Why does here wcwidth return "-1" (not a printable wide character) width "Ԥ" (0x0524)?

#include <stdio.h>
#include <wchar.h>
#include <locale.h>

int wcwidth(wchar_t wc);

int main()
    setlocale(LC_CTYPE, "");

    wchar_t wc1 = L'合'; // 0x5408
    int width1 = wcwidth(wc1);
    printf("%lc - print width: %i\n", wc1, width1);

    wchar_t wc2 = L'Ԥ'; // 0x0524
    int width2 = wcwidth(wc2);
    printf("%lc - print width: %i\n", wc2, width2);

    return 0;


合 - print width: 2
Ԥ - print width: -1
  • The other thing I see in the docs is that the locale is important. Any idea of those are both valid wide chars in the same/current locale?
    – xaxxon
    May 4, 2013 at 6:54
  • What's the hex value of the house-looking-shape?
    – xaxxon
    May 4, 2013 at 6:57
  • @xaxxon: LANG=de_DE.UTF-8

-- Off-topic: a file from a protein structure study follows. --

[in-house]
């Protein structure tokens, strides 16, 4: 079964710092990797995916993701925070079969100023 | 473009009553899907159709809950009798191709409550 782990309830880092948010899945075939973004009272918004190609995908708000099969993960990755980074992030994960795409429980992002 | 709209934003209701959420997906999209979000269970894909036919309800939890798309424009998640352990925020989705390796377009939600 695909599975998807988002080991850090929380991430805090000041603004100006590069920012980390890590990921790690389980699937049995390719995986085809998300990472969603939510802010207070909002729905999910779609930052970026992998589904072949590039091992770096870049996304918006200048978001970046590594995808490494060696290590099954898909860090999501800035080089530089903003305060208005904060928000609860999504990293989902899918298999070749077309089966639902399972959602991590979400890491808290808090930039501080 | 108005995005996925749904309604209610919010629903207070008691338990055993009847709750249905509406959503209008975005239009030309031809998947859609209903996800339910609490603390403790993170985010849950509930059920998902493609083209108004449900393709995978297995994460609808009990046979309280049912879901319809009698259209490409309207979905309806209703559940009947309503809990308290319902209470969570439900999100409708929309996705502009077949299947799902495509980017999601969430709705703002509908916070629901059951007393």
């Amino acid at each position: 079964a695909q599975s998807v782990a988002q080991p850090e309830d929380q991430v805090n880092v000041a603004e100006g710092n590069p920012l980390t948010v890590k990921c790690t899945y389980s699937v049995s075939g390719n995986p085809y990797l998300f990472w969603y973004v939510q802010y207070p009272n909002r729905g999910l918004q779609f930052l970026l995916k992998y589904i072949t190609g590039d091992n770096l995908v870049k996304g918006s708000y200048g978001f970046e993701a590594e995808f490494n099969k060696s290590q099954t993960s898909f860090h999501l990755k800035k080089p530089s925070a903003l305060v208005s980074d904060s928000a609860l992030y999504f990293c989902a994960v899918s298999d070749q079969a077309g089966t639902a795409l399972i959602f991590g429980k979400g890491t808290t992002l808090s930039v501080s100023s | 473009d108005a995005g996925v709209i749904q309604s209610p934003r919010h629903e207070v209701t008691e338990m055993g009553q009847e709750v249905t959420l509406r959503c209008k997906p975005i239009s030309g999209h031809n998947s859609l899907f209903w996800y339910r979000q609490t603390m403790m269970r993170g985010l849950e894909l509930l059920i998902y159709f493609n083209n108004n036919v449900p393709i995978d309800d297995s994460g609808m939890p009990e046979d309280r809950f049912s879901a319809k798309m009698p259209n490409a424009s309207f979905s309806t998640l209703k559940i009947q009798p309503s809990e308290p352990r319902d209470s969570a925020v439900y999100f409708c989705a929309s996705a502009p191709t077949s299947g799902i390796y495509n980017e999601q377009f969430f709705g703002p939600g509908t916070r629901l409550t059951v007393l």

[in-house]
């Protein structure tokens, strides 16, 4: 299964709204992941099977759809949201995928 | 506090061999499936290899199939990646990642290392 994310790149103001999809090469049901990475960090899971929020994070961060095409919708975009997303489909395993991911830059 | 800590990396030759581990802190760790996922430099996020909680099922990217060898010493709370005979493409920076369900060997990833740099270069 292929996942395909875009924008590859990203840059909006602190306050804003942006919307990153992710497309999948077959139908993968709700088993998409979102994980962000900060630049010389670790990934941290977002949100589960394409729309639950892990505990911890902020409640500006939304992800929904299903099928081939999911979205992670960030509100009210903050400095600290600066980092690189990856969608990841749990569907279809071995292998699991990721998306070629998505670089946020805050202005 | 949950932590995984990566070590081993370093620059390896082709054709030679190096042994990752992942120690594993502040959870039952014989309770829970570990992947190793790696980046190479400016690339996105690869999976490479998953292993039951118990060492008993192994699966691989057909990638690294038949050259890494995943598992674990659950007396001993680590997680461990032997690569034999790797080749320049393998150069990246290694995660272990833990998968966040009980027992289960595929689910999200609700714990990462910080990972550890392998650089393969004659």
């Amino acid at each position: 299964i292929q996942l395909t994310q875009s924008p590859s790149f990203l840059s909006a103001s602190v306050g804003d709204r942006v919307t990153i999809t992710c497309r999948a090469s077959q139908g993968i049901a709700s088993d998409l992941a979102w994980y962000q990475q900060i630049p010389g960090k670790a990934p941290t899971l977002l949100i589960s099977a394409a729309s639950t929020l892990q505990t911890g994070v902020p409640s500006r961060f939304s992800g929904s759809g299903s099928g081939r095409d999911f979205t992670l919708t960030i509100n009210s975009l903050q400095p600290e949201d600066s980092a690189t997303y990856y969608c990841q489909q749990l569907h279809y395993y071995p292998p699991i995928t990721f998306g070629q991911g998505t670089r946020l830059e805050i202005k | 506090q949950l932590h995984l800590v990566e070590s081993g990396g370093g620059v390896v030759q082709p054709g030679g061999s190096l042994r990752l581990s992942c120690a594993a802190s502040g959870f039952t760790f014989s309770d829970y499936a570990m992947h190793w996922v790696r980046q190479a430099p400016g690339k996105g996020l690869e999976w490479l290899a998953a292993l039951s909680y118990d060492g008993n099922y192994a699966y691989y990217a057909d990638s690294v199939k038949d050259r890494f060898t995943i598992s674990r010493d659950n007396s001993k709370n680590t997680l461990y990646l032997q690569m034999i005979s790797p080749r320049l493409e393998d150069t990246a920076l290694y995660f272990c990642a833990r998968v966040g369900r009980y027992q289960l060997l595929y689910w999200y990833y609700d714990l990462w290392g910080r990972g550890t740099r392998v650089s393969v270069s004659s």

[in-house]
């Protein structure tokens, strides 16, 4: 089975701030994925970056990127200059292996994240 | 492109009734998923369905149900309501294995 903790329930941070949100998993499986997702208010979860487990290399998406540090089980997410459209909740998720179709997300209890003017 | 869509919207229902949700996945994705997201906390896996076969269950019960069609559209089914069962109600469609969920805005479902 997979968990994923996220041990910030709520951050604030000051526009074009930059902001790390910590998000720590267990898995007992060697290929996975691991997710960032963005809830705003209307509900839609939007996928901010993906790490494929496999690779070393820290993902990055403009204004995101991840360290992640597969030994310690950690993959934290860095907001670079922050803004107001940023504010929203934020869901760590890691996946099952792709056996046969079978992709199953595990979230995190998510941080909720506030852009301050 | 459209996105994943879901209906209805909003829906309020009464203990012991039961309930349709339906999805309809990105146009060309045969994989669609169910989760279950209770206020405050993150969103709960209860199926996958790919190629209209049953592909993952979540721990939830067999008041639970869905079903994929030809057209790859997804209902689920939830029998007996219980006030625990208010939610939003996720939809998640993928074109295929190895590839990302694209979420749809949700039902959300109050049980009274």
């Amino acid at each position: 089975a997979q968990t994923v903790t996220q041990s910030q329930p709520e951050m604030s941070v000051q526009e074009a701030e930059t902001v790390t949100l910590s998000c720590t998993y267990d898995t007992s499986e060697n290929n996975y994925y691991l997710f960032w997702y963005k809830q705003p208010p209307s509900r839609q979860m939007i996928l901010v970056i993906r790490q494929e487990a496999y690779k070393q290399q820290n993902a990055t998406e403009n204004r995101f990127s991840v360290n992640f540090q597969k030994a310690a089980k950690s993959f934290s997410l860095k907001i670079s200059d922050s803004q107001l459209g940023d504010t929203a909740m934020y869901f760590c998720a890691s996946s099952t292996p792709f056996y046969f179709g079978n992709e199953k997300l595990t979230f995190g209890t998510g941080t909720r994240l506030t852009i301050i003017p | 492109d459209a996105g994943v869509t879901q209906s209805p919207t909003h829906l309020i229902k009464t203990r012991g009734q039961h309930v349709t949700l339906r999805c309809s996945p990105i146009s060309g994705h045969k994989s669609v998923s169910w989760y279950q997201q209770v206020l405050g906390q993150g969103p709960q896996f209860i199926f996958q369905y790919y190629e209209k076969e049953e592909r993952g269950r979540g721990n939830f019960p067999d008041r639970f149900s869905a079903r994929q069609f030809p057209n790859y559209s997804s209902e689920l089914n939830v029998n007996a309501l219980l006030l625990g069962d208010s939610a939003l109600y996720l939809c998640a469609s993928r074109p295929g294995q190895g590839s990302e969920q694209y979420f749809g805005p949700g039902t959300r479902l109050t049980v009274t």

– sid_com
    May 4, 2013 at 7:52

1 Answer 1


Most likely U+0524 was not a valid character when your libc character database was created. It was added in Unicode 5.2. Your font may include the character already, but wcwidth does not look at which font is used.

  • @sid_com Unfortunately, I don't know of a better way than to check the libc documentation and/or sources and hope that it's included as a comment.
    – user743382
    May 4, 2013 at 7:58
  • Late to the party (as usual), but I'm having this problem as well. I don't understand why locale plays into what wcwidth returns. Does the codepoint differ (visually or even in meaning) depending on which locale is used? I thought the whole point of unicode was that it is a big list of all characters, regardless of language. Sure, new ones might be missing from libc, but my case, however, is the swedish/german Ö (\u00d6) which for sure is not a new one. libc's wcwidth still returns -1 (libc 2.34).
    – pythonator
    Dec 30, 2021 at 17:26
  • For reference, I solved it using cl.cam.ac.uk/~mgk25/ucs/wcwidth.c It only supports unicode 5, however, but it returns correctly for my purposes. And it doesn't care about locale.
    – pythonator
    Dec 30, 2021 at 17:26

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